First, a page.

The Martha’s Vineyard Commission debuted a new report on the affordable housing crisis Tuesday afternoon, during a visit by Massachusetts state Secretary of Housing Ed Augustus to the Island.

The report, titled the State of Housing on Martha’s Vineyard, showed the daunting prospect of trying to attain housing on the Island.

As of 2023, an affordable house for the average Island family — costing less than 30 per cent of annual income in mortgage, taxes, and insurance — should cost $400,000. But the median single-family home on the Vineyard, as of this year, costs just over $1.3 million.

Laura Silber details the Vineyard's housing crisis. — Ray Ewing

Adam Turner, head of the Martha’s Vineyard Commission, told Mr. Augustus and assembled community members at the Performing Arts Center Tuesday that housing on the Island has fallen “out of balance.”

“It used to be in balance. It used to be for people that lived here — now it’s tilted to money in the seasonal workforce,” Mr. Turner said. “There isn’t any rental market” for year-round Islanders, he stressed.

Laura Silber, Island housing planner for the commission, presented the commission’s findings in detail.

In 2012, the median home price on Martha’s Vineyard, including multi-family and condo units stood at $600,000, Ms. Silber said. By 2023, that number had more than doubled. 

Ms. Silber said that rising home prices have contributed to a hollowing out of the Island’s middle and working classes.

According to the commission’s report, 40 per cent of Dukes County residents made less than $50,000 per year in 2012, and 27 per cent of residents made more than $100,000. In 2022, 23 per cent of the Island’s residents made less thann $50,000 and 40 per cent made over $100,000. But despite what could look like good news as incomes have increased, the numbers do not tell the whole story, Ms. Silber said, as many with lower incomes have had to leave the Island.

“People with higher incomes are the folks who are settling and staying here,” Ms. Silber said. “We’re losing a large portion of our workforce and our seniors, who are in those more moderate to low income sections,” Ms. Silber said. 

Ms. Silber also connected working and middle-class flight from the Island to growth of the short-term rental market, with the Island’s average short-term summer rental fetching about $6,500 weekly, she said.

Efforts to combat the affordable housing crisis are fraught, commission officials stressed.

Many sources of state and federal funding are available only to purchase or build homes that are deed-restricted to households that make only 80 per cent of area median income. 

But given the skyrocketing price of homes, many Islanders with incomes at or even above the median level still desperately require affordable housing.

Islanders gave their experiences with housing in the listening sessions. — Ray Ewing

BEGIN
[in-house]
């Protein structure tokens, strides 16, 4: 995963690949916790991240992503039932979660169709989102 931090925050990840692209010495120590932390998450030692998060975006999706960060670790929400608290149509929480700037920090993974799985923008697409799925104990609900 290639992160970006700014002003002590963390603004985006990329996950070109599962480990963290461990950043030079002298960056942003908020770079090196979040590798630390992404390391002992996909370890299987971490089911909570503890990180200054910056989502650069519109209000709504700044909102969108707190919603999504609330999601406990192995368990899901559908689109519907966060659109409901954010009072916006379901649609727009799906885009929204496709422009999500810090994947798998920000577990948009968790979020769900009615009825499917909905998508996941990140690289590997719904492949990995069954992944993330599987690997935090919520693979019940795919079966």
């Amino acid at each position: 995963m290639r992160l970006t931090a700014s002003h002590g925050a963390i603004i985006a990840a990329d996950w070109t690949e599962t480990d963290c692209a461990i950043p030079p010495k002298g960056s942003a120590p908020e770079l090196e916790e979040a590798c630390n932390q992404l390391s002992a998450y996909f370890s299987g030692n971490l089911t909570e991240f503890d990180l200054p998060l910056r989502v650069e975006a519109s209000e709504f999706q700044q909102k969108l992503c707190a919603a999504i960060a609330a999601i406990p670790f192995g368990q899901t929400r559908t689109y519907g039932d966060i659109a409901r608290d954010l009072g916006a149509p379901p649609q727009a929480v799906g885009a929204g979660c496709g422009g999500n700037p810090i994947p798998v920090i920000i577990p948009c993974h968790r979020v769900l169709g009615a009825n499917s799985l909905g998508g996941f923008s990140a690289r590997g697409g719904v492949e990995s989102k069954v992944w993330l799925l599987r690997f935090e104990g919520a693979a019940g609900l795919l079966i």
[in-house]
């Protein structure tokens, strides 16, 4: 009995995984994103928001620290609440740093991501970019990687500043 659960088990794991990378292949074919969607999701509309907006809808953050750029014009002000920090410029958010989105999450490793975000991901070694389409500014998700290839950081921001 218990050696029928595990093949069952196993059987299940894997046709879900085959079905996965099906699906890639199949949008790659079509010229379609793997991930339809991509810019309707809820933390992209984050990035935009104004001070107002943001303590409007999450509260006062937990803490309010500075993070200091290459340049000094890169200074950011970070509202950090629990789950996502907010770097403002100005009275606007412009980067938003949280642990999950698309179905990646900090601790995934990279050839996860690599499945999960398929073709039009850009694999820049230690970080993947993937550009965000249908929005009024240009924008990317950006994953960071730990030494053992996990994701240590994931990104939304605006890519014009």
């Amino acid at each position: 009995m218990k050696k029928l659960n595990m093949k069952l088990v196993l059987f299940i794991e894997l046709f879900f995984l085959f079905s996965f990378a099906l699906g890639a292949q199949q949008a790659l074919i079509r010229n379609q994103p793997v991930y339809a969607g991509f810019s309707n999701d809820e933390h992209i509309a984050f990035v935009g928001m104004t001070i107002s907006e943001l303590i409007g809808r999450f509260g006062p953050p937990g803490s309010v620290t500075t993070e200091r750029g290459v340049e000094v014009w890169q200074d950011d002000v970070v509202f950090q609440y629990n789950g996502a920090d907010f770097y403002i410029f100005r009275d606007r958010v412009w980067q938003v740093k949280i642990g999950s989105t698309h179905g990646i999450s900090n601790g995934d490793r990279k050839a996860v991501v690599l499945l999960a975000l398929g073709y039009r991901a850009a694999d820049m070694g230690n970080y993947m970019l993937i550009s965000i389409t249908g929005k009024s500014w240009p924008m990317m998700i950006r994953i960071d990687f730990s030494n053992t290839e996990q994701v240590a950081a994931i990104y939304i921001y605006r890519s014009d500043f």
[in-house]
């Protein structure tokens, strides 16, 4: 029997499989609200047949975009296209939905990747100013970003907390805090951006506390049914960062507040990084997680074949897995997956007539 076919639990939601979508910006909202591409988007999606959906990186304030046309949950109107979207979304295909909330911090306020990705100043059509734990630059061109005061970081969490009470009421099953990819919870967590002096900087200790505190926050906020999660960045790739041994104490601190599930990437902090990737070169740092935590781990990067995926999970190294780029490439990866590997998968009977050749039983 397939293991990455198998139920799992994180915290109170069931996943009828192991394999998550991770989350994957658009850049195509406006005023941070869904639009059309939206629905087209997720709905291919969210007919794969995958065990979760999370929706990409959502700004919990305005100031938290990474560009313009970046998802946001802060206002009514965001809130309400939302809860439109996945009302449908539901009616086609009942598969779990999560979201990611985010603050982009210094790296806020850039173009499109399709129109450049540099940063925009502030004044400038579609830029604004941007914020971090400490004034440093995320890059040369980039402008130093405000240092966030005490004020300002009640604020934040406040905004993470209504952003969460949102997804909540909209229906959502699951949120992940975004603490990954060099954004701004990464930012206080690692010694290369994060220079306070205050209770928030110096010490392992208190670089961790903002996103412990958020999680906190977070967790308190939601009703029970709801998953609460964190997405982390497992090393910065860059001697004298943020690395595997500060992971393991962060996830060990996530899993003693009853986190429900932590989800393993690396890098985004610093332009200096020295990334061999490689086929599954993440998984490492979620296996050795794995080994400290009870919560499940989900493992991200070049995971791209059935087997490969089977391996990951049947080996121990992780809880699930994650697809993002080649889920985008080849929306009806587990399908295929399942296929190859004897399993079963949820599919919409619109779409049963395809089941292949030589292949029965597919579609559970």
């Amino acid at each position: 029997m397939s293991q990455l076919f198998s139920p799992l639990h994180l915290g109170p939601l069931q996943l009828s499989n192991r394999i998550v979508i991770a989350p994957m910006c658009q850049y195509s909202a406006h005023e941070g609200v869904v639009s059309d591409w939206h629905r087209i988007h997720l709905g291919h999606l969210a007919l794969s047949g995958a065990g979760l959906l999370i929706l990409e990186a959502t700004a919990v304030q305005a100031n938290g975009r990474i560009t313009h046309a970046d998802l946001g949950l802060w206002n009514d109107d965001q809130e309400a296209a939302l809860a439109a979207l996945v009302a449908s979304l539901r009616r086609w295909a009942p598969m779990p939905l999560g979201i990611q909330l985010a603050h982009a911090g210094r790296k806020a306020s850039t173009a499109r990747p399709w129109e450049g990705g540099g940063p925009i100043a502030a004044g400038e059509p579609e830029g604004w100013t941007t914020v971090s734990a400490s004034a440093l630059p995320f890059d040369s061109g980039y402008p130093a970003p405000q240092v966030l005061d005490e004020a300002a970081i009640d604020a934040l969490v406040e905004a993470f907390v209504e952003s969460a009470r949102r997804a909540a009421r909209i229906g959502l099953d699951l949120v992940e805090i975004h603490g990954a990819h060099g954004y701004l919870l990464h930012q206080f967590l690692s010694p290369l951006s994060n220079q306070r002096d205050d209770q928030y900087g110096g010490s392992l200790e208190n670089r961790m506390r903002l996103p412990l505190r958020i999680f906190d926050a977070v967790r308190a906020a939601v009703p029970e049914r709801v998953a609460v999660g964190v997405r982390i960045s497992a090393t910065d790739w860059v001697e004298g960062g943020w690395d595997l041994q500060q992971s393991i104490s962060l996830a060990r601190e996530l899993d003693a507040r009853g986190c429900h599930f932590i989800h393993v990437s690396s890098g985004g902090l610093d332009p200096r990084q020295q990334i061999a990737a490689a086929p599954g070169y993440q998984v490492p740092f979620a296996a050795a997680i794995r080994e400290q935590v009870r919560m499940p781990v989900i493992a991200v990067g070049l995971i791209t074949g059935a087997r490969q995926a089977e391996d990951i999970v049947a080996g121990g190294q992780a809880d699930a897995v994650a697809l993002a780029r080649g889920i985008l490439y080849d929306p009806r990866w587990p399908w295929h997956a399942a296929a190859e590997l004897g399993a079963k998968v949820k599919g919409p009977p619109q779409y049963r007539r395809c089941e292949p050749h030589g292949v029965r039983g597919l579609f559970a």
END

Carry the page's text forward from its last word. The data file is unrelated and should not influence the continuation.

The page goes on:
The commission also shared a report from the Dukes County Regional Housing Authority, which aids families up to 150 per cent area median income.

The 24 affordable rental units that became available through the authority in 2022 and 2023 year garnered 166 qualified applicants. More than 500 Island households remain on the authority’s home ownership waitlist.

Mr. Turner insisted that only a renewed effort to purchase seasonal homes and bring them into the year-round affordable rental market could service the Island’s housing needs.

“We can’t build our way out of this… we’ll change the character [of the Island],” Turner said. “We can take steps, … including buying properties that are in the seasonal ownership and other things, to restore the balance that was here.”

After the commission presented its state of housing report, members of the public and representatives from the secretary of housing’s office gathered in groups to discuss the state of housing on Island.

Secretary Augustus’ visit to the Island was the 14th and final stop on his two-month tour of “listening sessions” across Massachusetts, designed to survey different communities’ housing needs as his office develops a statewide housing plan.

In a meeting with the press after the commission’s report, Mr. Augustus said he had spent the day meeting with business owners, municipal officials and advocates dealing with the consequences of the Island’s housing crisis.

Mr. Augustus said that his office wanted to make sure that “the folks who make the Island work, not the people who live here three months a year or have a second home here,” can afford to live on the Island.

A bill put forward by secretary Augustus and state Gov. Maura Healey last year promised to devote $4.1 billion in funding to affordable housing across the state.

A new version of the bill, advanced by the state house of representatives, raised that sum to $6 billion but eliminated a “transfer fee” of between 0.5 and 2 per cent that would apply to high-value real estate transactions. All six Island towns had backed the proposal, which would have produced a new dedicated revenue stream for local housing.

Responding to a question about whether or not his office would push for the transfer fee to be reintroduced to the bill, Mr. Augustus emphasized that his office had introduced the provision in the first place.

“We clearly think that it’s a useful tool, but we understand that the legislature is going to have their own ideas,” Mr. Augustus said.

“There’s a number of good ideas that they brought to the process that weren’t in the bill that we filed. So, you know, it’s an iterative process,” he added.